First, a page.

All the Single Ladies: Deliberate Spinsterhood in the 19th Century
With Valentine's Day just around the corner, I thought I'd take a closer look at some letters related to courtship and marriage that recently caught my eye. The Fay-Mixter family papers at the MHS include correspondence by the very witty Maria Denny Fay (1820-1890) of Cambridge, Massachusetts. In a letter to her brother Joseph Story Fay on 15 Nov. 1846, Maria began by discussing their mother's health and the recent death of Salem merchant Dudley Leavitt Pickman. Speculation about the marriage prospects of Pickman's children, Eliza and Dudley, prompted Maria to remark:
I agree with you in thinking it desirable for every body to be married, and I should be the first to set the example if I were not an only daughter as it were, and if I was not assured that having been created entire, I need not expect a better or worse half.
Maria Denny Fay was the sixth of seven children of Samuel P. P. and Harriet (Howard) Fay. She did, in fact, have two sisters, but all of her siblings were married by this time, and Maria was the last still living at home. Was it solicitude for her parents that compelled her to stay single? It's impossible to say for sure, but her breezy dismissal of matrimony (and not-so-subtle dig at married couples) suggests a deliberate choice. At 26, she was, by all accounts, attractive and accomplished, and she must have been under some pressure to find a suitable husband. But she had other priorities. Her mother Harriet had written to Joseph the previous year about Maria's romantic apathy:
Maria has her new piano which is a source of endless pleasure to her, and she is also very much engaged in the study of the german language. She therefore stays at home, goes to no parties, and enjoys her music and study more than the conversation of beaux.
The less generous among us may wonder if she lacked for offers. Apparently this was very far from the case. Just three months after Maria's letter, her mother passed along this juicy gossip:
We have had a little variation to our domestic affairs by a love affair of Maria, except, as is always the case with her, the love was all on the other side. I mention the circumstance lest you should think her remaining single was on the principle of “sour grapes.” The case in question would offer a most unexceptable [i.e., unobjectionable] connexion, if she had the least disposition to marry. The gentleman is a resident in Cambridge, of suitable age, a scientific man and is one of the most prominent literary men of the day, has sufficient property and a good income, has urged his suit with great zeal, and renewed his offer after an interval of several days, in the hope to gain her consent. But she is very decided, and declined giving him any encouragement. I do not mention his name, because his conduct was very honorable and frank, and it would therefore be wrong to expose him to the mortification of having it known that he [has] been refused.[...] I presume there is not another lady in Cambridge would have refused so eligible an offer. Maria has no wish to marry and therefore a man must have great attractions to win her heart.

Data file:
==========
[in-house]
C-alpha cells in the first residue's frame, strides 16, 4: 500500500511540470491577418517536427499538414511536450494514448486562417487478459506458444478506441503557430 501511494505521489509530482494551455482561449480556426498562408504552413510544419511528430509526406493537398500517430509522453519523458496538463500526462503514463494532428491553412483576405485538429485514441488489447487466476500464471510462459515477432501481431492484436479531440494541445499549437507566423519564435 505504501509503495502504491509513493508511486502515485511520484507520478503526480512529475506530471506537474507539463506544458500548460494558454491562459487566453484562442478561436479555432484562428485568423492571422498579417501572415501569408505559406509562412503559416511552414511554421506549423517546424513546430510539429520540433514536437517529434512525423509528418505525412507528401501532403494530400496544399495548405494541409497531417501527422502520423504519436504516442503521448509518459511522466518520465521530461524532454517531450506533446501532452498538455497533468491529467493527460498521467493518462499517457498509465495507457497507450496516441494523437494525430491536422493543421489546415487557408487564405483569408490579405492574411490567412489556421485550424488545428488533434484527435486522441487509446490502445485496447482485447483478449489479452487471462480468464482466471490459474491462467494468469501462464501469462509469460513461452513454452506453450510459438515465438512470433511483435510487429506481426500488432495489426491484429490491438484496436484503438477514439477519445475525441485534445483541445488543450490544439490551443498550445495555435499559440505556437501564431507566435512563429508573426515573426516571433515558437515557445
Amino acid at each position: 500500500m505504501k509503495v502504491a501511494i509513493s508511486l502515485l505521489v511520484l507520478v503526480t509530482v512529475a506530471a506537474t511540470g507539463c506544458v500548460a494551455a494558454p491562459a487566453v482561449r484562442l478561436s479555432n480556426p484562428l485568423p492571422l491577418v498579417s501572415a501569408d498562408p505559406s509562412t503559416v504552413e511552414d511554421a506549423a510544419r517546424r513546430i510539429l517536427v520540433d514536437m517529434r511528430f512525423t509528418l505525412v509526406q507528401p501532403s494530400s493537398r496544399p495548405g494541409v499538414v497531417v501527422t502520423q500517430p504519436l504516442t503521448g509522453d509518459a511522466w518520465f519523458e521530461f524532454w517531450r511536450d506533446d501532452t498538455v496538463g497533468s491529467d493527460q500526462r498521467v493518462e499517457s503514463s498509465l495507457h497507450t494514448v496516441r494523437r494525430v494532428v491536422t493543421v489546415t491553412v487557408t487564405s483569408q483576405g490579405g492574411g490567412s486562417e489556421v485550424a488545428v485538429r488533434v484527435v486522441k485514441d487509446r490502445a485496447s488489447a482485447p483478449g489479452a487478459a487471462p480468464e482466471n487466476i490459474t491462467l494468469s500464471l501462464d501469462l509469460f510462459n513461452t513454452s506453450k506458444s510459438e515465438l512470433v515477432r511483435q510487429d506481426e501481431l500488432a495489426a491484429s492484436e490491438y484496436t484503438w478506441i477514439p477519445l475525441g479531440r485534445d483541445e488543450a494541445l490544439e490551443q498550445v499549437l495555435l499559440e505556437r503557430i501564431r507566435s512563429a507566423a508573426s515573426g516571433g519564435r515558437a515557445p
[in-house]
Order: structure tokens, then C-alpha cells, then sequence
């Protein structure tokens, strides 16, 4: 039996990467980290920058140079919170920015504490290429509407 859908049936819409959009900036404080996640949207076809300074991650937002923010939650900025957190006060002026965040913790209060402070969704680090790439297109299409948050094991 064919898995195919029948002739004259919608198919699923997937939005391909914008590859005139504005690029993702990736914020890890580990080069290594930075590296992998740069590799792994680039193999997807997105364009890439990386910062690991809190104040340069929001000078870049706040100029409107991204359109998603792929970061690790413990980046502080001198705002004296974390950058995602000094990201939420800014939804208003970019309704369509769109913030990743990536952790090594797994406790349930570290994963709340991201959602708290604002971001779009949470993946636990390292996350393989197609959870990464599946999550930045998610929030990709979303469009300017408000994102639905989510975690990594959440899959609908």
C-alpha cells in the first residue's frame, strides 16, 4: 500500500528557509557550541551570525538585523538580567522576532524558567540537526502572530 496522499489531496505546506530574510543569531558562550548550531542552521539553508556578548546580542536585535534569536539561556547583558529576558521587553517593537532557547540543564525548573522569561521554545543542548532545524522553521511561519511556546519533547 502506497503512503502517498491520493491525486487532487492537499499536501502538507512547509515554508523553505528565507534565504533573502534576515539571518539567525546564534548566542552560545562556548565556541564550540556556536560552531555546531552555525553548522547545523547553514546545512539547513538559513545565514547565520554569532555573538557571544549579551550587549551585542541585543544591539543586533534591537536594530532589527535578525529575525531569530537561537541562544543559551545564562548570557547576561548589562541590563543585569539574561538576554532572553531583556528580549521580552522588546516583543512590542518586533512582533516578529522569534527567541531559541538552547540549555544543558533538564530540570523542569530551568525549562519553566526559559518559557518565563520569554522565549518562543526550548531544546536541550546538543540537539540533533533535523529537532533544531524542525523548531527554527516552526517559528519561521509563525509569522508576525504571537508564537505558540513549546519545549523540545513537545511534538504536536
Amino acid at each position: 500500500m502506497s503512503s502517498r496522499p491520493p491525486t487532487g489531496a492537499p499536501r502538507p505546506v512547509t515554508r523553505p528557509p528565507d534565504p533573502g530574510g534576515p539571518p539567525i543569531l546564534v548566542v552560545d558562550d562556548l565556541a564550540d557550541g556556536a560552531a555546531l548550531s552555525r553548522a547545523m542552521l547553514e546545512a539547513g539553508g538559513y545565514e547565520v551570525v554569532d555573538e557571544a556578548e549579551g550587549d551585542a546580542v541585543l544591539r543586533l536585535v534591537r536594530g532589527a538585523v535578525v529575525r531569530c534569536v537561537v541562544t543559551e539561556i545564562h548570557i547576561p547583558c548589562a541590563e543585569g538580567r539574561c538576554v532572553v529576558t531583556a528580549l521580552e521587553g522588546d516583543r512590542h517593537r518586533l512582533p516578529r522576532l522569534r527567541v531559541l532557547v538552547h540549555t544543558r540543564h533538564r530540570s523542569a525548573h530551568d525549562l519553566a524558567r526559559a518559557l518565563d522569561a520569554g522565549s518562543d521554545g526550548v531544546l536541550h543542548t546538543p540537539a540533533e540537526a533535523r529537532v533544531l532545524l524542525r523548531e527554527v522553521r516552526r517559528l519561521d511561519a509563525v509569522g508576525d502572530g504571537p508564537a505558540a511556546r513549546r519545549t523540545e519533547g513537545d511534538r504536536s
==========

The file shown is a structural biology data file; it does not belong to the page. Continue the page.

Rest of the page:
Who was the disappointed suitor? I wasn't able to identify him, but I hope Maria let him down easy!
Maria's cheerful and confident self-sufficiency is very refreshing. Not exactly “conscious uncoupling,” but maybe “conscious never-coupling”? I found no sign of resignation, despair, or loneliness in her letters. The 19th-century author Catharine Maria Sedgwick wrote in her novel Hope Leslie (1827), “Marriage is not essential to the contentment, the dignity, or the happiness of woman.” Sedgwick was not only one of the most popular authors in America during the first half of Maria's life, but also another “spinster.” The MHS holds an extensive collection of Sedgwick's papers, including a large amount of correspondence devoted to her ideas on marriage and “maidenly independence.”
As a child, Maria Denny Fay had been educated at the Ursuline convent in Charlestown before it was burned in 1834. As an adult, she traveled widely, eventually returning to Cambridge and living in the family home, known as Fay House. This became the first building owned by Radcliffe College when Maria sold it to the school in 1885. A scholarship was also endowed in her name after her death.
Here's to Maria Denny Fay, Catharine Maria Sedgwick, Esther Howland (“Mother of the Valentine”), and all of the other “singular” ladies of the 19th century on this Valentine's Day.
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